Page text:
Maxime Chanot: “It’s not easy when you start an international game and you don’t have many chances to win the game.” (Winslow Townson/USA TODAY Sports)
By Michael Lewis
PURCHASE, N.Y. – Trying to pull off an international victory or even a draw can be a rare accomplishment for Luxembourg.
After all, the European country had an estimated population of 576,249 as of 2015, which is barely more than the number of citizens on Staten Island (476,000).
So, the number of players the national team can choose from is limited, which limits how far one of the minnows of Europe can achieve in international competitions.
It should not be surprising Luxembourg that never has qualified for the World Cup in 20 tries and has failed to reach the European Championship 14 times, although it has performed in the Olympics on six occasions (most recently the Helsinki Summer Olympics in 1952).
“It’s not easy when you start an international game and you don’t have many chances to win the game,” said New York City Maxime Chanot, who has made 20 international appearances for Luxembourg. “I started my first international game four-five years ago and I see a lot of improvement.
“We used to be not so good. Now we are close to many teams, many international teams in Europe. You have to think about improvement. We are much better than four years ago and I am looking forward to be much better the next four years.”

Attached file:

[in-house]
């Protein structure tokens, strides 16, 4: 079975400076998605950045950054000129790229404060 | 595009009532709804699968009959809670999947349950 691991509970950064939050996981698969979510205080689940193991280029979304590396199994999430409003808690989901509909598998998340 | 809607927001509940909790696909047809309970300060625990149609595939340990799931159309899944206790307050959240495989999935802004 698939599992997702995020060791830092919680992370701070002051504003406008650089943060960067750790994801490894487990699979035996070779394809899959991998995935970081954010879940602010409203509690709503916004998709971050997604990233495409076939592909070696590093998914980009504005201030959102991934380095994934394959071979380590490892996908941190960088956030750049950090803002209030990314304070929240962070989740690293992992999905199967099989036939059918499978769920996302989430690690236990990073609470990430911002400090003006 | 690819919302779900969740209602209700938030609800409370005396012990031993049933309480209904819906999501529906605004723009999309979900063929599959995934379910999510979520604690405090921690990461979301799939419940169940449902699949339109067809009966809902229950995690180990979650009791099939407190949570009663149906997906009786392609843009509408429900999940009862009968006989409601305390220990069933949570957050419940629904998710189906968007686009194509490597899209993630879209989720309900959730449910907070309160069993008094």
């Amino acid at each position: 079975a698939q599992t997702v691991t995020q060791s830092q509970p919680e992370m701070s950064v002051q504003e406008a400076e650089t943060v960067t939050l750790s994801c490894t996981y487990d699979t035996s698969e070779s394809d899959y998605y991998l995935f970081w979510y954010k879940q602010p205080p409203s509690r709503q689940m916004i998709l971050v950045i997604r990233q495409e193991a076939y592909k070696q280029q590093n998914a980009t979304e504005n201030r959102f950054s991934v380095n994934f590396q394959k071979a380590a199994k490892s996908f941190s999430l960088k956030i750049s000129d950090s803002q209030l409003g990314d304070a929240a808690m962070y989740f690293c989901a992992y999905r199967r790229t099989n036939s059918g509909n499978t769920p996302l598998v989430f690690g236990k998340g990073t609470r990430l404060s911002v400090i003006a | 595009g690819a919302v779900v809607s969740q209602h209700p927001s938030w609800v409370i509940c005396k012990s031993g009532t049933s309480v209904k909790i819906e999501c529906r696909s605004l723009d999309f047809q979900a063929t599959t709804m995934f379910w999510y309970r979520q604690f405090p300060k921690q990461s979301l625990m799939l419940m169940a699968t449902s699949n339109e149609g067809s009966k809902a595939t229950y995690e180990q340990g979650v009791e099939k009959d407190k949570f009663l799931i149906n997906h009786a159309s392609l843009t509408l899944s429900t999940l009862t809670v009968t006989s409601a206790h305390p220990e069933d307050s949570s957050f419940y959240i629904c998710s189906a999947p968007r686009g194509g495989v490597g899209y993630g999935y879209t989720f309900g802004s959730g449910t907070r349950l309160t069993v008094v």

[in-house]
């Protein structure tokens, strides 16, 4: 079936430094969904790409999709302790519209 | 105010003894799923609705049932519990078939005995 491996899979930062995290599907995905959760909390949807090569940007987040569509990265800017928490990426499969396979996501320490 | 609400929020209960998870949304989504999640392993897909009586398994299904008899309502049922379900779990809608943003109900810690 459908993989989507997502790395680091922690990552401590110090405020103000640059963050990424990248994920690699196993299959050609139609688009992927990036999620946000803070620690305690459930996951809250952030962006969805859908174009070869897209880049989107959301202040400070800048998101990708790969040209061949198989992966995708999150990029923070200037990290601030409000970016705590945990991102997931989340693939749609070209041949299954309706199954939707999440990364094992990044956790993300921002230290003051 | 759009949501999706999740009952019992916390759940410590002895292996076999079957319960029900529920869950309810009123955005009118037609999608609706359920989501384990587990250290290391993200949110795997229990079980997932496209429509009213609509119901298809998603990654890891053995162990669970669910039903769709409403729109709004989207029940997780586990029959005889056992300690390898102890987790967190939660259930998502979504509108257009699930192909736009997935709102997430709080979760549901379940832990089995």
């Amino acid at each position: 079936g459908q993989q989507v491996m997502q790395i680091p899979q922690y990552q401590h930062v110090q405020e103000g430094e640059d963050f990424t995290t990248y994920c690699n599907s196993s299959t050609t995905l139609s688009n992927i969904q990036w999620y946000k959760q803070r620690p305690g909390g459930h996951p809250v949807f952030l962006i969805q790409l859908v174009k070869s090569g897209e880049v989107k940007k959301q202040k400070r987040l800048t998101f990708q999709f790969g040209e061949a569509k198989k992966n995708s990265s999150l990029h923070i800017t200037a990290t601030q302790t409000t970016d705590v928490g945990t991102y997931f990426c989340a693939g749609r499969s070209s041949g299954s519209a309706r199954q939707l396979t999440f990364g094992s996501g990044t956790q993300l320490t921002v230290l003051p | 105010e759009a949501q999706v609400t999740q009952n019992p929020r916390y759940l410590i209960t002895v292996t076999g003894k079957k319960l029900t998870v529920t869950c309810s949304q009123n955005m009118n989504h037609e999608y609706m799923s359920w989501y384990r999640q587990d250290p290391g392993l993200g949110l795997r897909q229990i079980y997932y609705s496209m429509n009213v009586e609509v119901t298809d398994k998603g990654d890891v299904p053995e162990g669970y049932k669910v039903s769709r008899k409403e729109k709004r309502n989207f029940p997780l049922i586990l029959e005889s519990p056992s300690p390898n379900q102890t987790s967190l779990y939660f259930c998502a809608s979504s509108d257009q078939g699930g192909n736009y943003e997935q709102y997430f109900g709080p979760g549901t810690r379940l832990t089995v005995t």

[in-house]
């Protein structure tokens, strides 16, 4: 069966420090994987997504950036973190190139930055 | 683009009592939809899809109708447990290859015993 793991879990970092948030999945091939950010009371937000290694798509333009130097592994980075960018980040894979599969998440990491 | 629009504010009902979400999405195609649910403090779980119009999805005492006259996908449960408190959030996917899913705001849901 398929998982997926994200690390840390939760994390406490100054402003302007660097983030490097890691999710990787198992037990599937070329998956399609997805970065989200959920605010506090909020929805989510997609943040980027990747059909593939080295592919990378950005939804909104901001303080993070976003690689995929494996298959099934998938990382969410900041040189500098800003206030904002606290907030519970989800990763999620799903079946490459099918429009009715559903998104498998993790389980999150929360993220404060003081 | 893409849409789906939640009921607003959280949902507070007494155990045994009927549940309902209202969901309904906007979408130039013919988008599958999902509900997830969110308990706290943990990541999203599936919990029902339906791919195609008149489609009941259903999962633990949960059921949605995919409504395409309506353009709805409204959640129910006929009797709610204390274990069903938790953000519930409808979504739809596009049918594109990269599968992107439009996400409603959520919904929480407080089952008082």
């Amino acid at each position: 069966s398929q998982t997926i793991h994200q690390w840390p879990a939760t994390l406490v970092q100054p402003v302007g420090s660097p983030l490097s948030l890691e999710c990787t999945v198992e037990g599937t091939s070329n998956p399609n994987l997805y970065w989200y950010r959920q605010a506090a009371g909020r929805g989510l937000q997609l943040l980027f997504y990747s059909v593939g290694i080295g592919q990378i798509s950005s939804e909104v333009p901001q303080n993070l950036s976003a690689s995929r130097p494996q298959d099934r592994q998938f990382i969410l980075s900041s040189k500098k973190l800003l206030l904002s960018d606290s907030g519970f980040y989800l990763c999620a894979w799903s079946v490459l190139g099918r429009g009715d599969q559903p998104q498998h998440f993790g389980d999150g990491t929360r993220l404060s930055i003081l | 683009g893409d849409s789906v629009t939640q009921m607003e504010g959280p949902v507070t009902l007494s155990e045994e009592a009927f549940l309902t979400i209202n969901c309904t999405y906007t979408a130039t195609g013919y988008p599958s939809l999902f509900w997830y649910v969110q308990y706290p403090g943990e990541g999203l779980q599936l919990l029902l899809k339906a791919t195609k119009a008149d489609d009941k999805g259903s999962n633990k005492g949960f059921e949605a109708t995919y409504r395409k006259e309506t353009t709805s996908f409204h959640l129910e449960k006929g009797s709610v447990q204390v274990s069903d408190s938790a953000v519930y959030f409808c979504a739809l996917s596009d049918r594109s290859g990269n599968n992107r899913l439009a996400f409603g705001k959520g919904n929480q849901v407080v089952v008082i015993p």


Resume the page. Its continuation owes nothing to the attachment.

Chanot was uncertain whether the recent FIFA proposals to expand World Cup places will help Luxembourg reach soccer’s promised land.
“Normally, it will help a small team, but you know I think we have to be honest with ourselves. We are a small country. I don’t think we can qualify for a World Cup,” he said. “We have to be honest with the level of the team. But we never know in football. We never know what’s going to happen. At the moment, we are not ready but maybe the next [few] years. Who knows? We are looking forward. We have many players who are playing away from the country now, so I’m expecting to have a better team in the next few years. Maybe we’ll make something good.”
Perhaps Luxembourg could make a breakthrough in the UEFA Championships someday.
“It will be good,” Chanot said. “You never know in football.”
Heck, look what Iceland, with a population all of 330,000, accomplished at Euro 2016. It reached the quarterfinals before it was eliminated by host and eventual runner-up France, 5-2.
“Exactly, exactly,” he said. “And it’s a smaller country than Luxembourg, so you never know.”